Sir Thomas Button, their most famous member, went to sea about 1589. In 1612-13 he commanded an expedition dispatched to inquire into the fate of Henry Hudson after his crew mutinied, and to search for a north-west passage to Asia. He sailed in 2 ships, the Discovery and the Resolution. Button explored a great part of Hudson Bay, but they wintered at Port Nelson and lost many men (including one of his officers called Nelson) to pack ice, which crushed one of his ships, and never found the passage. Despite this, he was knighted on his return in 1613 by James I. He was a rear admiral in the campaign of 1620–21 against the pirates of the Algerian coast, but his independent mind and outspoken criticism of the Navy Board, led to a reputation for insubordination and a series of legal disputes with the Admiralty. These legal disputes, in addition to his previous debts, impoverished him and remained unresolved at his death.

After the Buttons, in the 18th century, the big house passed into the hands of Thomas Pryce, a coal owner and from there in the 19th century to John Cory, a ship-owner, who was shipping coal to all parts of the Empire, and was extremely wealthy. He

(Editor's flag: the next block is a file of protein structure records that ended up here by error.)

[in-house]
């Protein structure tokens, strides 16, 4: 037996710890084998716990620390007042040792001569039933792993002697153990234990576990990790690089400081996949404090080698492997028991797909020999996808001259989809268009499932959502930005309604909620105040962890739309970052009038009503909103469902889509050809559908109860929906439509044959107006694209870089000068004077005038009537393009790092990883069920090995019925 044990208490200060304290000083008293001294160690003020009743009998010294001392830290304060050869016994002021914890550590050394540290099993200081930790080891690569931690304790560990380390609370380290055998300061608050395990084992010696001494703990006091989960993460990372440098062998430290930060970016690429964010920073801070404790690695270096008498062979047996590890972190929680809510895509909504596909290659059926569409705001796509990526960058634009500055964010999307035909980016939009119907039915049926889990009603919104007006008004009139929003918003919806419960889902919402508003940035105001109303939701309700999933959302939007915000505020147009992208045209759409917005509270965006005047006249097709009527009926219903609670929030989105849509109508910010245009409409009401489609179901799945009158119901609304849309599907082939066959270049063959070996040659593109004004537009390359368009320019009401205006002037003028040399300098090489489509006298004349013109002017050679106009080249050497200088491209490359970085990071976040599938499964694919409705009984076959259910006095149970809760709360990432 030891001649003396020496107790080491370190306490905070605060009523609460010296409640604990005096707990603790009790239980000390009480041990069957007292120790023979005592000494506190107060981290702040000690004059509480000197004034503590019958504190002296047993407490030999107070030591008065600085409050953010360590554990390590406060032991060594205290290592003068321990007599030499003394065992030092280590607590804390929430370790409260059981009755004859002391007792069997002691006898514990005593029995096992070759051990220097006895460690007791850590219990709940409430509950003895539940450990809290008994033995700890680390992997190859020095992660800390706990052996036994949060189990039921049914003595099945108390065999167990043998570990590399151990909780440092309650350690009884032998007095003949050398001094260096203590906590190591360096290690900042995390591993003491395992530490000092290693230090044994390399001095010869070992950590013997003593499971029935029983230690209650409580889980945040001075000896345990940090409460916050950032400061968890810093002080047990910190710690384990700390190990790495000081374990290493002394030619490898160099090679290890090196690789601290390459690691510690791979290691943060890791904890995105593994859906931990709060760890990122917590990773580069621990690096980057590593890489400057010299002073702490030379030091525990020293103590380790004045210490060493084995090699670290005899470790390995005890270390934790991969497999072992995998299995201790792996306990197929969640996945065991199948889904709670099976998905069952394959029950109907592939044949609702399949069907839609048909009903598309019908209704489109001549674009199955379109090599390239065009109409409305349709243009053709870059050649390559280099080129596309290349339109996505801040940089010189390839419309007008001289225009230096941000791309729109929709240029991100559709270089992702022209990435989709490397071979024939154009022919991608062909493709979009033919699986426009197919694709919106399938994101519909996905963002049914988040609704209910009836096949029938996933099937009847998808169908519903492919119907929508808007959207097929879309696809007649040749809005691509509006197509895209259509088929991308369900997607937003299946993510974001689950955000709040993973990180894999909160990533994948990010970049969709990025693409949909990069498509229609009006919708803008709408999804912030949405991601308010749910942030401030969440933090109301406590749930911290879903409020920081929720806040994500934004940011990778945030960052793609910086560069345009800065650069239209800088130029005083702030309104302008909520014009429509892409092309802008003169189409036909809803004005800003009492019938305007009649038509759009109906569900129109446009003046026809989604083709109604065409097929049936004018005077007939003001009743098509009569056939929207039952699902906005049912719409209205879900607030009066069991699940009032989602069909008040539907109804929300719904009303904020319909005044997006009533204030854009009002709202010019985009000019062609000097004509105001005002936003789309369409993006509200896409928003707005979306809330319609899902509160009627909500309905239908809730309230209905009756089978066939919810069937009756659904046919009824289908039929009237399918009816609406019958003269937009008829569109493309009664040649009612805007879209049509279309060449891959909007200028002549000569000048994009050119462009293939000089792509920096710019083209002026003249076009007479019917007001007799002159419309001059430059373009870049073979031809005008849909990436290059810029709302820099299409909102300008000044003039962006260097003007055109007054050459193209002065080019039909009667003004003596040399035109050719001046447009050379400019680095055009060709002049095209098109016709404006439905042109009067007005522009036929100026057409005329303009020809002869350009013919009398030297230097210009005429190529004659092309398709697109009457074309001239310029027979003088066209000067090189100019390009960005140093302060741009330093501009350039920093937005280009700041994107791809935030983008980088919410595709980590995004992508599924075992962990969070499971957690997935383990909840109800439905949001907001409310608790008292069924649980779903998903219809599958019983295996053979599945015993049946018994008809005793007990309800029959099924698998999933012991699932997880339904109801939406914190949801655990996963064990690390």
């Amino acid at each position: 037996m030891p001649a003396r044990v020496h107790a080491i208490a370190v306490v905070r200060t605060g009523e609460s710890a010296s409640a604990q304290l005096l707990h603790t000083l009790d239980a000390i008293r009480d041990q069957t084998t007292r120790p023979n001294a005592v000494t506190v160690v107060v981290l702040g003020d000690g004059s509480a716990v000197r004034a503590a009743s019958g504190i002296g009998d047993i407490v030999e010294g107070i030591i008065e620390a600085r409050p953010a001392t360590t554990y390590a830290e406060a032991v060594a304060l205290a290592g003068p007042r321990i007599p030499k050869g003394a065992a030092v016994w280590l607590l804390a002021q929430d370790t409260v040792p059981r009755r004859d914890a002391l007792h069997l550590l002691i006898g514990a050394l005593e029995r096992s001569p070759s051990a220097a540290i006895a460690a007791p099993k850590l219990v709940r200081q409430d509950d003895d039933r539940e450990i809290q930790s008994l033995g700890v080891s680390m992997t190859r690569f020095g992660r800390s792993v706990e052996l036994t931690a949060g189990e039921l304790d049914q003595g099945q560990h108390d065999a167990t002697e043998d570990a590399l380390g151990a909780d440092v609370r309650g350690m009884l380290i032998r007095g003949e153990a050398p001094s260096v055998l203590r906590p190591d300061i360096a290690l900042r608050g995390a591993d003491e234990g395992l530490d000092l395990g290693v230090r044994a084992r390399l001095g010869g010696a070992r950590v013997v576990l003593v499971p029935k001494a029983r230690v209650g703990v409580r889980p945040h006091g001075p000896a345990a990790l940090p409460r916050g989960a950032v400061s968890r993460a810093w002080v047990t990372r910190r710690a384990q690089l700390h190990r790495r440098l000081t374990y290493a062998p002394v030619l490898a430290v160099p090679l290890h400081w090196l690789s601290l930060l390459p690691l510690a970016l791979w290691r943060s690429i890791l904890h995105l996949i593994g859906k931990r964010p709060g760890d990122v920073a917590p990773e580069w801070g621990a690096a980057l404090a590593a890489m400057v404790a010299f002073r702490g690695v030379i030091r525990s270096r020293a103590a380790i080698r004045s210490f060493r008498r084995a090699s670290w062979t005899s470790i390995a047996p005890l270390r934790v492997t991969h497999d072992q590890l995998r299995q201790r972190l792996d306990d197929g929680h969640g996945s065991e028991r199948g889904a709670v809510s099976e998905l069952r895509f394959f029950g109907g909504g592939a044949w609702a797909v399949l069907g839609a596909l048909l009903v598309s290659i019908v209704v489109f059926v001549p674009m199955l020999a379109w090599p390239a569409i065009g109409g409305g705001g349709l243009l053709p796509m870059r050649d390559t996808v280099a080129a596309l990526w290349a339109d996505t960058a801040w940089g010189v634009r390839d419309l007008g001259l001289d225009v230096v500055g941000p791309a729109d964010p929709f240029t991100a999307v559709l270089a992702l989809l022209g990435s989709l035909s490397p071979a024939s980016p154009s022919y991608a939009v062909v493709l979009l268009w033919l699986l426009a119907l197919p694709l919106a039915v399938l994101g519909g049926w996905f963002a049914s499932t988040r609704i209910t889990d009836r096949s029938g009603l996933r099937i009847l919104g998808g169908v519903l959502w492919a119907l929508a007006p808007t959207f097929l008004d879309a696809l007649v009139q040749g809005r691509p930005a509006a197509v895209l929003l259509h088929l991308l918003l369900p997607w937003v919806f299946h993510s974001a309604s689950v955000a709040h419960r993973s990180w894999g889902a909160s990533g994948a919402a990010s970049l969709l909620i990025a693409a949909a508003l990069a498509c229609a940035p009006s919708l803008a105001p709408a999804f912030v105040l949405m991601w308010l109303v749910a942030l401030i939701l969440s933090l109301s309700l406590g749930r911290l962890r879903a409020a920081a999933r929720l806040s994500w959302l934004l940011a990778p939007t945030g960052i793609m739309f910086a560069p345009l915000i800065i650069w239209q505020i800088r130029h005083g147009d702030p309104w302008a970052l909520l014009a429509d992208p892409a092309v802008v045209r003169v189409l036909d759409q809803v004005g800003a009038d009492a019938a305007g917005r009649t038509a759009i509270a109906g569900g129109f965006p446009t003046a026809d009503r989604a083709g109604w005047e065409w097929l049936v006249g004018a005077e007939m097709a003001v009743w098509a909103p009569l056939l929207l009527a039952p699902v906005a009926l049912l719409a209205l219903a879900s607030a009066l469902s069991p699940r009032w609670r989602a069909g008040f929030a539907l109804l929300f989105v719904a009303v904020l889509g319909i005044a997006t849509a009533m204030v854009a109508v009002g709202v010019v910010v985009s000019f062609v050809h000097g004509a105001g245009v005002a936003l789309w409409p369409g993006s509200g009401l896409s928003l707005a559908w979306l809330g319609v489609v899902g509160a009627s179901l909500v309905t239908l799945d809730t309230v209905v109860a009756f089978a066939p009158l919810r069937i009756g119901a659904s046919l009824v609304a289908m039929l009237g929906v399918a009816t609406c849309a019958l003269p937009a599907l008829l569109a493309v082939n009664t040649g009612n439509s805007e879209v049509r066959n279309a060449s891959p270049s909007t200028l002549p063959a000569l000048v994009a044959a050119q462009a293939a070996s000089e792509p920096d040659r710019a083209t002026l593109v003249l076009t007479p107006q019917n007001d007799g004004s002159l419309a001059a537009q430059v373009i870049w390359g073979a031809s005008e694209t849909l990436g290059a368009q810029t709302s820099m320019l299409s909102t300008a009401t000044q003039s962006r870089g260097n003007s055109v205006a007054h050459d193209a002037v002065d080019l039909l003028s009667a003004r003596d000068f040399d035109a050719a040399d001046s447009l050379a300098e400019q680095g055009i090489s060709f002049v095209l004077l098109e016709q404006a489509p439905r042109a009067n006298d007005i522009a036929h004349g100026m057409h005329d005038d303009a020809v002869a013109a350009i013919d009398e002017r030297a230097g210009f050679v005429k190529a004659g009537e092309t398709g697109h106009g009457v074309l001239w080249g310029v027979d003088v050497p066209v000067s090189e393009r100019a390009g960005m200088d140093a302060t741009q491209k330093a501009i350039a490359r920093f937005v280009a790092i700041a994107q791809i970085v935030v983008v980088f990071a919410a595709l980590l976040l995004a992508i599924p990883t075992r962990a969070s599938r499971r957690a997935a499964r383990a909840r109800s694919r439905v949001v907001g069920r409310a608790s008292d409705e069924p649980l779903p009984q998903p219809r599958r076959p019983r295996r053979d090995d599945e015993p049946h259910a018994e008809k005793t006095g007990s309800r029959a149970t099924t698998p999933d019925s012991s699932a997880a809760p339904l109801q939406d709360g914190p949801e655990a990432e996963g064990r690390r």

rebuilt the house, and his son Reginald sent plant finders out to bring home rare plant species for his arboretum. During this time the church renovation was undertaken.

Recently during the digging of French drains around the church the ancient remains of a woman and child were found close to the church wall. These were not carbon dated, but are thought to be a clandestine burial, to be close to holy ground but without a payment, as was not unusual. The remains were re buried and are remembered with a stone.

Many local old friends and families are buried in the church yard and remembered with affection and flowers.

The church given its age, is in need of constant upkeep to withstand the elements, and to allow it to stand into another millennium. Recently the church has become a focus for the community with musical and family events. Everyone is welcome and a small donation is always helpful